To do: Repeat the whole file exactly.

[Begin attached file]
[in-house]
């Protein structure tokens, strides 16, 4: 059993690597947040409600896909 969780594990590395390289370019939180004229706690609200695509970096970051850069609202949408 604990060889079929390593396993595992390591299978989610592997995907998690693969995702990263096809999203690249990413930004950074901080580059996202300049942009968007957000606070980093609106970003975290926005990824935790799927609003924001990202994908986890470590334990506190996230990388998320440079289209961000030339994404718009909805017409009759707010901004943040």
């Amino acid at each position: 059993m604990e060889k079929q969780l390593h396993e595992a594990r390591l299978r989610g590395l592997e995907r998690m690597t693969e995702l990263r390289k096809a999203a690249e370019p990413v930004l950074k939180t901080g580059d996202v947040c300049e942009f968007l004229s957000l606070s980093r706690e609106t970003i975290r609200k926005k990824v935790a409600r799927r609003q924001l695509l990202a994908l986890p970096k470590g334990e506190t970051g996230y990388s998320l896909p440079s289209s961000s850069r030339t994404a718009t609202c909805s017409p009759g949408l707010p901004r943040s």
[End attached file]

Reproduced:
[in-house]
């Protein structure tokens, strides 16, 4: 059993690597947040409600896909 969780594990590395390289370019939180004229706690609200695509970096970051850069609202949408 604990060889079929390593396993595992390591299978989610592997995907998690693969995702990263096809999203690249990413930004950074901080580059996202300049942009968007957000606070980093609106970003975290926005990824935790799927609003924001990202994908986890470590334990506190996230990388998320440079289209961000030339994404718009909805017409009759707010901004943040």
């Amino acid at each position: 059993m604990e060889k079929q969780l390593h396993e595992a594990r390591l299978r989610g590395l592997e995907r998690m690597t693969e995702l990263r390289k096809a999203a690249e370019p990413v930004l950074k939180t901080g580059d996202v947040c300049e942009f968007l004229s957000l606070s980093r706690e609106t970003i975290r609200k926005k990824v935790a409600r799927r609003q924001l695509l990202a994908l986890p970096k470590g334990e506190t970051g996230y990388s998320l896909p440079s289209s961000s850069r030339t994404a718009t609202c909805s017409p009759g949408l707010p901004r943040s």